Saturday, August 27, 2005

‘We said no to to advocate City’s cause’

‘We said no to to advocate City’s cause’
Deccan herald

IT honchos say they opted out of the event to highlight the woes of common man and not of the industry.

Theirs is not a temper tantrum, nor is it emotional blackmail. No power flaunting or a confrontation cry either. So even as the government is getting excited about the State’s biggest annual IT event “”, due in November, those companies who opted to stay out, to protest against Bangalore’s crumbling infrastructure, emphasise their stand has nothing to do with their “IT status”, but everything to do with “being a Bangalorean.“People are getting it wrong, it is not the question of IT.‘in’ or IT.‘out’. We are not fighting for the IT industry, we are fighting for the citizens. It is only that we have a forum to protest, which is not available to the thousands of Bangaloreans who suffer the bad roads and maddening traffic silently. Our intention is only to make the problems more visible,” points out Mr C M Kumar, member of the Bangalore Forum for Information Technology (BFIT), an informal body of about 20 leading IT companies, that is spearheading this movement’. There seems to be no possibility of a withdrawal. Nearly 14 companies — Sun Microsystems, Philips India, Hewlett Packard, Novell, Texas Instruments, SAPS Technologies, Bosch, Synopsys India, Motorola, Siemens, vMoksha, Saskin Technologies, Support Software and SCT Software Systems — choose to stick to their stand.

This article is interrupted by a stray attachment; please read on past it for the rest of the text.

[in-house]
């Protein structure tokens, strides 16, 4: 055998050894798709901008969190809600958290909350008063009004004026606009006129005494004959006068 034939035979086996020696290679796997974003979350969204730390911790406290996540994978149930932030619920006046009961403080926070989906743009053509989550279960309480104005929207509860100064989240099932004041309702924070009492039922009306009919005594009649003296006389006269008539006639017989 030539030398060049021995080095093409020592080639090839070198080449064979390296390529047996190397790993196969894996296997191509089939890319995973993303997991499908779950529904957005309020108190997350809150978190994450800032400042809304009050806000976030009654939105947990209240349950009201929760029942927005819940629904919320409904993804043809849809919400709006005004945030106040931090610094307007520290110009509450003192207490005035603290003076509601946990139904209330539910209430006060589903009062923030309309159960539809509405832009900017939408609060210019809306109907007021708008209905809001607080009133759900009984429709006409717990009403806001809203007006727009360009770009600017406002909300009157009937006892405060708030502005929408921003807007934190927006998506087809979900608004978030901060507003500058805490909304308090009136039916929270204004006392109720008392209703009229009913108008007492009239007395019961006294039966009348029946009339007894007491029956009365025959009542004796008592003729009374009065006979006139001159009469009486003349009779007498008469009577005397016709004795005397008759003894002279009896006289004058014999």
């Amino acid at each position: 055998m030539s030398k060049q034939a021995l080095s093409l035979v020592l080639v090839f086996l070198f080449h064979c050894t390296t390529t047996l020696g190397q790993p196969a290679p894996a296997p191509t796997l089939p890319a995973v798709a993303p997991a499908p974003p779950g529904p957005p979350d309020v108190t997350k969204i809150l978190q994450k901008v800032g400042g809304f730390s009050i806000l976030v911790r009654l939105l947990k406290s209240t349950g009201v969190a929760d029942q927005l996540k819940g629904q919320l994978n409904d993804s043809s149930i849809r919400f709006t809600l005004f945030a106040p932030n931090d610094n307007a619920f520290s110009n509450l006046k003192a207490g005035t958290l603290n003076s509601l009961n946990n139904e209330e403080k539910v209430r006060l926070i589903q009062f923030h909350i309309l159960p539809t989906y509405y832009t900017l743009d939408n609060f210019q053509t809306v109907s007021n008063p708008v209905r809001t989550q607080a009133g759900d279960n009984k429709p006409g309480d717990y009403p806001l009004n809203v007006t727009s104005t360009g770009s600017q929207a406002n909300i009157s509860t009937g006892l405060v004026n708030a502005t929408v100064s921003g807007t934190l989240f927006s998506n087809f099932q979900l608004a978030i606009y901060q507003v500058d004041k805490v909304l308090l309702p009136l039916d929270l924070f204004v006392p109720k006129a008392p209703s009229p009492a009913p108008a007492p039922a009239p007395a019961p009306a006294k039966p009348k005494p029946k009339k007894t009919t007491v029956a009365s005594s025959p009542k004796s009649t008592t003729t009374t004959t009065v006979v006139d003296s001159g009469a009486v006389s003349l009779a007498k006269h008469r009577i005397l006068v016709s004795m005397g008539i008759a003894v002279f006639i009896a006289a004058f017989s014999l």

“In 2004, in good faith, we had reverted our position of not participating in IT.COM. But this year we are certain of our position. Perhaps, we will participate next year if the situation gets better,” reveals Pradip Dutta, President and Managing Director of Synopsis India.

‘Problems on the rise’

According to members of BFIT, this “opposition” gesture has the significance of an “awareness campaign”. “The focus of the challenge is the situation of the City, which requires urgent attention,” stresses Mr Subu Vempati, Managing Director of Hewlett Packard.

Though Mr Vempati acknowledges that “progress” has been made since last year, the work needs to be expedited. “There has been development, but the problems are increasing, shadowing the progress. The Government has announced grand plans to improve infrastructure, but things seem to be going from bad to worse, instead of getting better,” Mr Vempati explains.

Meanwhile, Mr Greg Chatterton, Country Manager of Support Software, insists their protest is certainly not a crib trip.

“Our goal is not to complain, instead we want to be a part of the solution. We want to work in partnership with the Government to make Bangalore better,” says the American.


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